Monday, November 23, 2009

Garmin Connect - Activity Details for November '09 Cycling #11

Garmin Connect -
Activity Details for
November '09 Cycling #11

No Excuses!

A quick but worthwhile read. I will have some new posts up soon! Keep counting those calories. I will tell you what to do with them in the next few posts.

Wednesday, November 18, 2009

Colorado Health News

Here is an interesting article about a study that says Colorado will be the only state to have less than a 30% obesity rate by 2018. While it is great news for my home state, it is quite scary for everywhere else. Obesity rates will definitely be another front in the health care debate.

Tuesday, November 17, 2009


Health and cheerfulness naturally beget each other. ~Joseph Addison

Ok, if you are still reading, this is where your homework begins! For this first assignment: Begin tracking your calories. It is vital! Do not skip anything or cheat. It does not help you reach your goals to lie to yourself. It is OK to have slips, but it is not OK to deceive yourself. Don't worry about the fat content or anything like that, just calories for right now. If you need to buy a notebook and carry it with you to keep an accurate count, do that. If you need to post your calorie count on your fridge, do that. No excuses!

Calories are based off of a serving size. Serving sizes can be tricky depending on the product and can require you to do a little math. For example, most bags of chips may say something like the serving size is 1 oz. How the hell are you supposed to know how much 1 oz. of chips are? Well, some companies are kind enough to also say about how many chips make 1 oz. (usually about 10), but other times you have to look at the front of the bag or the ‘servings per container’ in the nutrition label and do some math. For example if it is a 4 oz. ‘grab-bag’ of chips, then eating the whole bag is 4 servings so you would have to multiply the calories for one serving by 4 (usually about 100 calories per serving so 400 calories for the whole bag of chips). Even a simple bottle of coke can be tricky. Those 20 oz. coke bottles are often split into 2 servings! So be sure to pay attention to the serving size to get an accurate count.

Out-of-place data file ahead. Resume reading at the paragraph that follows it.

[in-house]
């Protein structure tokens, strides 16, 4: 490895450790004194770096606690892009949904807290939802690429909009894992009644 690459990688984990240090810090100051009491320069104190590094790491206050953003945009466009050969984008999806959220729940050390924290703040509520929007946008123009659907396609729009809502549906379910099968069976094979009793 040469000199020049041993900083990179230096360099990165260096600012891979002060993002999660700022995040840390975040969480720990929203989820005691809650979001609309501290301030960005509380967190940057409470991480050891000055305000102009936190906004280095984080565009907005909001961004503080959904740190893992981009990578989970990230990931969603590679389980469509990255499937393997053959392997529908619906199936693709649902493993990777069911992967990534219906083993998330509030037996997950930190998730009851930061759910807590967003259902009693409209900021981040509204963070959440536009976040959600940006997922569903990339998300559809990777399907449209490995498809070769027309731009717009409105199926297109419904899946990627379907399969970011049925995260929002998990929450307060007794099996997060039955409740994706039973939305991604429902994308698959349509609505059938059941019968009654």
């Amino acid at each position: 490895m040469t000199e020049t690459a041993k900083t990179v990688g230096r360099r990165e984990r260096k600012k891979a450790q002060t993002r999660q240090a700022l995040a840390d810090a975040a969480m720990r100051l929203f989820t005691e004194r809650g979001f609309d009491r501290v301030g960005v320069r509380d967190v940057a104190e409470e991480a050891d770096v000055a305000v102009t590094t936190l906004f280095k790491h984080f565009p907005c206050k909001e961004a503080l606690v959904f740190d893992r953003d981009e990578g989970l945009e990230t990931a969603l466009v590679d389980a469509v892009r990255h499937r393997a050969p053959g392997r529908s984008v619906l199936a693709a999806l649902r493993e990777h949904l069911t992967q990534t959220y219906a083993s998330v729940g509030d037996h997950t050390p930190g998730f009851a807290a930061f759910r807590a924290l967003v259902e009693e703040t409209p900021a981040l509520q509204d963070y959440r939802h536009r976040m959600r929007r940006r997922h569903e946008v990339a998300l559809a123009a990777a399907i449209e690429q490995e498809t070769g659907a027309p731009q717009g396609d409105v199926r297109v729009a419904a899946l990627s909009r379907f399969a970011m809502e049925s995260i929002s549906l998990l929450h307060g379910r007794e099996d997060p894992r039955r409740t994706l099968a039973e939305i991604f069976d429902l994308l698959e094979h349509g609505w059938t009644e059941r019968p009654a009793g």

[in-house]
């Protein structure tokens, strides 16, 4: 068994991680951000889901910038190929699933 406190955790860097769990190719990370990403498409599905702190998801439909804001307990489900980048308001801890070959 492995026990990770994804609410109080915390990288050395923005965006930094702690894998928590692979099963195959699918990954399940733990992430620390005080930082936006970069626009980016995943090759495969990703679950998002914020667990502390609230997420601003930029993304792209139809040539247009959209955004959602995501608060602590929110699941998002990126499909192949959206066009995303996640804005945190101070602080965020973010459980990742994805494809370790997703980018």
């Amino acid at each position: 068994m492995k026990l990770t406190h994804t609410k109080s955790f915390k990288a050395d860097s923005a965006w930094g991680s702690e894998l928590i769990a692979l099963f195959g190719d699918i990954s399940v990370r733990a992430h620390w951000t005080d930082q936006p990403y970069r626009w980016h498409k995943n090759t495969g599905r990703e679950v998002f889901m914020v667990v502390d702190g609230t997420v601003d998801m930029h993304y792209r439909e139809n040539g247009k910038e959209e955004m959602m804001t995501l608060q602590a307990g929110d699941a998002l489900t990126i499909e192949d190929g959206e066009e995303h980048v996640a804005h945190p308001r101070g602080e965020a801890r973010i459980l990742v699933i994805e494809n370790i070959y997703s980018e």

Keep track of your calorie count everyday for a week without changing your eating habits. After a week, analyze it to see if you are above or below 2,000 on average—daily amounts tend to fluctuate so it is better to look at weekly averages. Then, you can make the necessary adjustments to meet the goals I will discuss in the next post. Here is a website that you can use to find the calories for any food so when you go out to eat or if something does not have a nutritional label on it, you can still get a fairly accurate count of your calories. Just type the food into the yellow box, then specify your choice as much as possible.

Don’t start dieting yet! First you have to analyze your situation. You have to know what your habits are first and then you can make corrections. Don’t start with corrections because you won’t know what needs fixing. Just spend the next couple of days taking an inventory of your calorie intake. Remember not to cheat! We will discuss what to do with that count tomorrow.

Monday, November 16, 2009

The Nuts and Bolts of Weight Loss

“A man's health can be judged by which he takes two at a time - pills or stairs.”~Joan Welsh

Weight loss is not the only criteria for health, but it is one of the most important. While some may say it is possible to be overweight and healthy, no one will say it is better than being fit and healthy for many reasons, from increased quality of life to lower health risks overall (and all the other reasons I discussed previously).